CARYN SCRIMGEOUR: Entangled

PRESS RELEASE

CARYN SCRIMGEOUR: Entangled
Nov 3 – Nov 24, 2021

Everard Read Cape Town is pleased to present Entangled, a solo exhibition by Caryn Scrimgeour. 

 

In these spring days,

when tranquil light encompasses

the four directions,

why do the blossoms scatter

with such uneasy hearts?

- Ki no Tomonori (9th century)

 

Caryn Scrimgeour is known for her intricate birds-eye views of objects scattered on patterned fabrics – the aftermath of strange and fanciful dinner parties. The sumptuously spread tablescapes of her latest solo exhibition ‘Entangled’ draw together the many strands glimpsed in her richly detailed oeuvre over the years.

The title refers to constantly intertwining lives, ordered chaos, and cluttered minds filled with ideas: all that makes up our life experiences. Scrimgeour paints myriad objects to represent the perplexity of human reality, in which threads of the past and present, meaning and chance, are interwoven. She draws on the embedded symbolism and implicit memories of a life that these inanimate objects could contain, merging with and shaping our present.

Some of the objects are easy to read, often drawing on traditional Asian symbolism. Cranes, for example, are a symbol of success and good fortune in Japanese culture. They become potent wishes when folded into origami. These signs of hope and healing float across several works in the exhibition, linking them together by an invisible thread, thus reinforcing the idea of intertwining. The somewhat ominous golden-scaled dragons of ‘Folding Wishes’ actually represent freedom and good luck. The fan is a symbol of prosperity, while the chrysanthemum is associated with longevity and rejuvenation. ‘Watching Blossoms’ is a direct translation of hanami, a traditional Japanese custom celebrating the transient beauty of nature beneath the cherry blossom trees. While a symbol of renewal and optimism, sakura are, by the very brevity of their existence, a reminder of the fleeting fragility of life. We see their delicate, fading petals scattered across the other canvases. The ephemerality of these petals is contrasted with the scattered iridescent sequins, which will remain indefinitely unchanged in their plastic permanence.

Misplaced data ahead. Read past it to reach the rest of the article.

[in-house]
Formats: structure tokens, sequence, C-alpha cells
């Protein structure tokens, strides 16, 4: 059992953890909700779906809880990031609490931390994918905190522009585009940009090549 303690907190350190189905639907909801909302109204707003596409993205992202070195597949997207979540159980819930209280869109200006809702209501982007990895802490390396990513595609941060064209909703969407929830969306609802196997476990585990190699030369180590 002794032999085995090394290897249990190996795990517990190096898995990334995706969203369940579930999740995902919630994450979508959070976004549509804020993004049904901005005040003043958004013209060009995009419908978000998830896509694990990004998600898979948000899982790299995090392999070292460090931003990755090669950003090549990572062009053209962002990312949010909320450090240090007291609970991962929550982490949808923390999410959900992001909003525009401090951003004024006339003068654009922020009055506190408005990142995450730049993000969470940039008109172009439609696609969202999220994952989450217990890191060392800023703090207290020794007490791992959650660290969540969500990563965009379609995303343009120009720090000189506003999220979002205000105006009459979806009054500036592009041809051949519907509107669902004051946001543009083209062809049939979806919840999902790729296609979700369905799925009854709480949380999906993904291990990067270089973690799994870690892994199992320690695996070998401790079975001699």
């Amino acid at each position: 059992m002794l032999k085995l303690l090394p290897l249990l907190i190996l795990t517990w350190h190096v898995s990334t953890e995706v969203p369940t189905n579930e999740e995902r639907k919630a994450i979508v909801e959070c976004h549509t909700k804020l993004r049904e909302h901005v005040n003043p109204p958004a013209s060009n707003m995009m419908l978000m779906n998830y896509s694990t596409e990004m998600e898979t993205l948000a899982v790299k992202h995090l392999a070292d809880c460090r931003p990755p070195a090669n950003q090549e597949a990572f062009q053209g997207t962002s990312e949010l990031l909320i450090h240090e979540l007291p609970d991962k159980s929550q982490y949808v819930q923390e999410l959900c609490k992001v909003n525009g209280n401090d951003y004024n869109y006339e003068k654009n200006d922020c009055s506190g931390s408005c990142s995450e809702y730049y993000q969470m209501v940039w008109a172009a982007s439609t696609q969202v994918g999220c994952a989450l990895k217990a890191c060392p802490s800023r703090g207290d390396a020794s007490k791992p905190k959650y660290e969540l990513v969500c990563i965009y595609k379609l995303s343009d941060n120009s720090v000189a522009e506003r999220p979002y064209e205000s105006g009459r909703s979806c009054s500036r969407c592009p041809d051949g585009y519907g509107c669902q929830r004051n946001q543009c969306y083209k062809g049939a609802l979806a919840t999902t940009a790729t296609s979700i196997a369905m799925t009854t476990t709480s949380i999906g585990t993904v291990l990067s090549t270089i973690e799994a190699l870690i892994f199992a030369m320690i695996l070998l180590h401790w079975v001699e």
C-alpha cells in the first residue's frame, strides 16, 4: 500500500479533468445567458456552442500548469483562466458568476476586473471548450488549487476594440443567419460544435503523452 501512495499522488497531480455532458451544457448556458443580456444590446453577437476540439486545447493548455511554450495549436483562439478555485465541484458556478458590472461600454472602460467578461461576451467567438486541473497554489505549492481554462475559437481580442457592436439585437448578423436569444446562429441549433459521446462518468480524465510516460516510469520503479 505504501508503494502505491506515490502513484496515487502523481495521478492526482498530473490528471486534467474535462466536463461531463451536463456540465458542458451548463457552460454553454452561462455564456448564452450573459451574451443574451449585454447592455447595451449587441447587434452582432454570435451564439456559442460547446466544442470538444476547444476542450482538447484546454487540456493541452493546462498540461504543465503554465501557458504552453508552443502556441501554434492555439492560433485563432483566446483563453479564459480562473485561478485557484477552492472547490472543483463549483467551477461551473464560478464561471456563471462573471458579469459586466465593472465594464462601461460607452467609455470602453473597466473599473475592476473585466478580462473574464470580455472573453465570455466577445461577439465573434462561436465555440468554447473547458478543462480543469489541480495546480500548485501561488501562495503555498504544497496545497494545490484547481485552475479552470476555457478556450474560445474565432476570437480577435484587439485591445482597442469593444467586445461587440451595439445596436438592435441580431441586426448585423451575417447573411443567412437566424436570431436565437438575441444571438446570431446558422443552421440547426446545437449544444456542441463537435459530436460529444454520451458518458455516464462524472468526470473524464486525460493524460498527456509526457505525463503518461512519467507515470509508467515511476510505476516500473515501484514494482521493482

Other objects are more ambiguous. For Scrimgeour they are more personal and thus trickier for us to parse. The admission card from the British Museum in the aptly titled  ‘Illicit Treasures’ hints at the somewhat dubious acquisition of valued treasures, while a marshmallow fish conjures up childhood memories of forbidden pleasures. A chocolate wrapper, a box of matches, a thread bobbin – all have their secret stories to tell.

In contrast to these inert objects, lively little birds perch among the mismatched cutlery, ribbons and crockery (some showing cracks). Their entire life cycle is evident in their presence; the viewer can gaze at eggs alongside a skull. These curious creatures interact with the painted scenes. One eagerly anticipates a ripe fig. Elsewhere a torn strip from an erotic woodblock print is perused by a bird embroidered within the pattern of the fabric. The birds seem to be the protagonists here for the artist, having taken advantage of a momentary diversion to wreak havoc and playful chaos on scenes otherwise filled with frozen serenity and calm. This is a weighty metaphor for Scrimgeour. Unexpected moments in time, which can threaten to unravel us in life, are anchored by the solidity and permanence of our treasured objects and rituals, and the stability and sense of order which they serve to imply in our lives.

 

 

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